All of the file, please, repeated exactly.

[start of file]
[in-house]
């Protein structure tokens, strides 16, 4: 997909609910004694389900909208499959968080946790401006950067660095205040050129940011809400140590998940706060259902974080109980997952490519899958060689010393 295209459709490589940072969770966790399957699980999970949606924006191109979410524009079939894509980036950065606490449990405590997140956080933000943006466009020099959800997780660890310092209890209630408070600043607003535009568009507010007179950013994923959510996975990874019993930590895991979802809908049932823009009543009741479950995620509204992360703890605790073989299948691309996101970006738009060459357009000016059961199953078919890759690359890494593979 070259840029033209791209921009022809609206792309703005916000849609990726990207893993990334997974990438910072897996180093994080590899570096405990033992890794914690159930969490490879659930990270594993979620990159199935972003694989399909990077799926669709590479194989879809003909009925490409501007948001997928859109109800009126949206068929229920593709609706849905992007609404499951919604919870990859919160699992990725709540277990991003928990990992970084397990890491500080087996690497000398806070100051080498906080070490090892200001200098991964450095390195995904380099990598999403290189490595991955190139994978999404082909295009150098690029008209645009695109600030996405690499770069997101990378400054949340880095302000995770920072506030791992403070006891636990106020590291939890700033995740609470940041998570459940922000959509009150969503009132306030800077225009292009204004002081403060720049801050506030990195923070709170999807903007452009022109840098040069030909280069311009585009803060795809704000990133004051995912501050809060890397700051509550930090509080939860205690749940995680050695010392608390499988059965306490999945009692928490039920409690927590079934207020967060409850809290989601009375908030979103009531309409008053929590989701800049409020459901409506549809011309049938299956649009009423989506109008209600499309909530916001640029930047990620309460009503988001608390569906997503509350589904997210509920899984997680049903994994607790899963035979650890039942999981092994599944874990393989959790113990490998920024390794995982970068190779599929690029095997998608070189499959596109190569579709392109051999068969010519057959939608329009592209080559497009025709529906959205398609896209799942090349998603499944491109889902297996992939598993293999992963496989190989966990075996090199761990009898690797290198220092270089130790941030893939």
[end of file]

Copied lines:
[in-house]
């Protein structure tokens, strides 16, 4: 997909609910004694389900909208499959968080946790401006950067660095205040050129940011809400140590998940706060259902974080109980997952490519899958060689010393 295209459709490589940072969770966790399957699980999970949606924006191109979410524009079939894509980036950065606490449990405590997140956080933000943006466009020099959800997780660890310092209890209630408070600043607003535009568009507010007179950013994923959510996975990874019993930590895991979802809908049932823009009543009741479950995620509204992360703890605790073989299948691309996101970006738009060459357009000016059961199953078919890759690359890494593979 070259840029033209791209921009022809609206792309703005916000849609990726990207893993990334997974990438910072897996180093994080590899570096405990033992890794914690159930969490490879659930990270594993979620990159199935972003694989399909990077799926669709590479194989879809003909009925490409501007948001997928859109109800009126949206068929229920593709609706849905992007609404499951919604919870990859919160699992990725709540277990991003928990990992970084397990890491500080087996690497000398806070100051080498906080070490090892200001200098991964450095390195995904380099990598999403290189490595991955190139994978999404082909295009150098690029008209645009695109600030996405690499770069997101990378400054949340880095302000995770920072506030791992403070006891636990106020590291939890700033995740609470940041998570459940922000959509009150969503009132306030800077225009292009204004002081403060720049801050506030990195923070709170999807903007452009022109840098040069030909280069311009585009803060795809704000990133004051995912501050809060890397700051509550930090509080939860205690749940995680050695010392608390499988059965306490999945009692928490039920409690927590079934207020967060409850809290989601009375908030979103009531309409008053929590989701800049409020459901409506549809011309049938299956649009009423989506109008209600499309909530916001640029930047990620309460009503988001608390569906997503509350589904997210509920899984997680049903994994607790899963035979650890039942999981092994599944874990393989959790113990490998920024390794995982970068190779599929690029095997998608070189499959596109190569579709392109051999068969010519057959939608329009592209080559497009025709529906959205398609896209799942090349998603499944491109889902297996992939598993293999992963496989190989966990075996090199761990009898690797290198220092270089130790941030893939």